Year of Award


Document Type

Professional Paper

Degree Type

Master of Science (MS)

Degree Name

Environmental Studies

Other Degree Name/Area of Focus

Natural Resource Conflict Resolution, Traditional Ecological Knowledge

Department or School/College

Environmental Studies

Committee Chair

Dr. Daisy Rooks

Commitee Members

Dr. Rosalyn LaPier, Jennifer Harrington


Indigenous ecological knowledge, Human-carnivore conflict, Decolonial environmental education, Grizzly bear, Indigenous Research Methods


University of Montana

Subject Categories

Bilingual, Multilingual, and Multicultural Education | Community-Based Research | Curriculum and Instruction | Educational Assessment, Evaluation, and Research | Educational Methods | Environmental Education | Environmental Sciences | Holistic Education | Indigenous Education | Natural Resources and Conservation | Other Environmental Sciences | Outdoor Education | Quantitative, Qualitative, Comparative, and Historical Methodologies | Science and Mathematics Education | Social Justice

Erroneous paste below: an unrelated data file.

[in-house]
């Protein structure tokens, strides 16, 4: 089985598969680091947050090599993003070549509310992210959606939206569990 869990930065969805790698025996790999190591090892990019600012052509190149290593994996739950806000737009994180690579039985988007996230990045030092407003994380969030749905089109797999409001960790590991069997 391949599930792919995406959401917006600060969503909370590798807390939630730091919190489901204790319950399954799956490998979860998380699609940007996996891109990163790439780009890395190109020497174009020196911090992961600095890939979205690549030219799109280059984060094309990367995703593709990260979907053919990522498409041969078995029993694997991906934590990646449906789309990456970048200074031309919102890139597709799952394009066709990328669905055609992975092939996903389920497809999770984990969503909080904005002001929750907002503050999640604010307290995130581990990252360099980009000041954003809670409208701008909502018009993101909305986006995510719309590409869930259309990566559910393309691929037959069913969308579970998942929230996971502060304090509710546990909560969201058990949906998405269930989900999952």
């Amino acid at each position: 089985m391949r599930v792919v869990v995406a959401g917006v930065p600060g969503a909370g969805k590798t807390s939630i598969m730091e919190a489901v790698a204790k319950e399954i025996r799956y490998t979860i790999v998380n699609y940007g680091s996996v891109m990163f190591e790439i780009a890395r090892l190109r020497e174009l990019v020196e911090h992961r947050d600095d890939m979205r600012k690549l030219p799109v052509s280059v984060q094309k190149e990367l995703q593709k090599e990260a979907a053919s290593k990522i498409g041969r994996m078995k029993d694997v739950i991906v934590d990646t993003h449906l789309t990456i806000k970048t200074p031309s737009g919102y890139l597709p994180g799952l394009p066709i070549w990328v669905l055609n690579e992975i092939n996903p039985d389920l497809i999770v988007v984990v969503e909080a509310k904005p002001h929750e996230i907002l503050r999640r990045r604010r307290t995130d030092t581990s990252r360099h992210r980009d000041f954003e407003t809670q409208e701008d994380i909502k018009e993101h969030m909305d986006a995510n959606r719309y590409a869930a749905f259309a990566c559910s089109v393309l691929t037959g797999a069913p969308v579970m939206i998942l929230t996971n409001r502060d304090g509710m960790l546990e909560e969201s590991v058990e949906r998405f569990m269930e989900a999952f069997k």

As grizzly bears (Ursus arctos horriblis) begin to reoccupy more of their historic range, and as humans and large carnivore populations continue to increase, incidences of human carnivore conflict are on the rise. A decolonial curriculum designed in collaboration with the Confederated Salish and Kootenai Tribe’s wildlife biologists stands to increase awareness of Indigenous ecological knowledge and teach youth about the importance of coexistence with carnivores. Additionally, this project could greatly influence youth perceptions of grizzly bears and other large carnivores. This research project examines the development and implementation of a carnivore coexistence curriculum for youth that is guided by Indigenous social justice pedagogies and Indigenous research methodologies. By braiding the knowledge found within the disciplines of conservation, social-behavioral science, and environmental education this decolonial curriculum provides youth with the traditional ecological knowledge and conflict prevention skills needed to prepare them to share the landscapes they live on with large carnivores. Assessment of the curriculum was completed via ethnographic observation of curriculum activities. By using a combination of Indigenous research methods & methodologies and qualitative research methods the research and product of this project represents a strong example of tribal collaboration. The future success of these species' rests in the hands of those of us living with them today as well as future generations.



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